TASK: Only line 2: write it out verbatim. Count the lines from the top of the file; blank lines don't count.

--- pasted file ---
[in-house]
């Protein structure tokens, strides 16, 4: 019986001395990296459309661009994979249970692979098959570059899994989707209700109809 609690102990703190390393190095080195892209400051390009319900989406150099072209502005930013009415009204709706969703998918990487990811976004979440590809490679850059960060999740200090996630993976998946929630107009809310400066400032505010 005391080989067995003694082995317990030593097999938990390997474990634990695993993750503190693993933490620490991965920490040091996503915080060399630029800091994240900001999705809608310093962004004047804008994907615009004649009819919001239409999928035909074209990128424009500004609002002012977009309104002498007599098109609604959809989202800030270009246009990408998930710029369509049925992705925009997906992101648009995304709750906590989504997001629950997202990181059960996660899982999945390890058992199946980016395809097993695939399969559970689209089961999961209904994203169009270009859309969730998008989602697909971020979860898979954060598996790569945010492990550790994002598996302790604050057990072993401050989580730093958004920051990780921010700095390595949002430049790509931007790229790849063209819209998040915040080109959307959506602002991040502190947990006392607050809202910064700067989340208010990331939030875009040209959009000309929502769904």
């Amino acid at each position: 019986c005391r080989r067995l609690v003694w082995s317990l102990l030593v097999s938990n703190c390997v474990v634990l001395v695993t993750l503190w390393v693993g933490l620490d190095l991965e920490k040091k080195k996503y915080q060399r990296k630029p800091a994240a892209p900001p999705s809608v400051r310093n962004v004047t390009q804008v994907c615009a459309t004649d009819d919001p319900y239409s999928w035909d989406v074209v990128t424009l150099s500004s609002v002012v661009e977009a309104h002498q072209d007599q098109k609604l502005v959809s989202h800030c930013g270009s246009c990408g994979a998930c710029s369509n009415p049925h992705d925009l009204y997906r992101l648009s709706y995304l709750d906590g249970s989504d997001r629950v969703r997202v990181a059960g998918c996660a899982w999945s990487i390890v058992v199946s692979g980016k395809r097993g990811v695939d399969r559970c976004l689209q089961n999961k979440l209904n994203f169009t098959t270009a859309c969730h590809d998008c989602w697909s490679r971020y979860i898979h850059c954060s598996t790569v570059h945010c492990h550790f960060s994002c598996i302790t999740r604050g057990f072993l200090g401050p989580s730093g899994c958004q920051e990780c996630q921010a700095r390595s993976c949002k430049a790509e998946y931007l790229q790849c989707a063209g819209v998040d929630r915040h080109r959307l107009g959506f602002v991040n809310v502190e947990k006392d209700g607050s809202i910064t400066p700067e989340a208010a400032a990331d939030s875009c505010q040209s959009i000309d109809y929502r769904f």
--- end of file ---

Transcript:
């Protein structure tokens, strides 16, 4: 019986001395990296459309661009994979249970692979098959570059899994989707209700109809 609690102990703190390393190095080195892209400051390009319900989406150099072209502005930013009415009204709706969703998918990487990811976004979440590809490679850059960060999740200090996630993976998946929630107009809310400066400032505010 005391080989067995003694082995317990030593097999938990390997474990634990695993993750503190693993933490620490991965920490040091996503915080060399630029800091994240900001999705809608310093962004004047804008994907615009004649009819919001239409999928035909074209990128424009500004609002002012977009309104002498007599098109609604959809989202800030270009246009990408998930710029369509049925992705925009997906992101648009995304709750906590989504997001629950997202990181059960996660899982999945390890058992199946980016395809097993695939399969559970689209089961999961209904994203169009270009859309969730998008989602697909971020979860898979954060598996790569945010492990550790994002598996302790604050057990072993401050989580730093958004920051990780921010700095390595949002430049790509931007790229790849063209819209998040915040080109959307959506602002991040502190947990006392607050809202910064700067989340208010990331939030875009040209959009000309929502769904």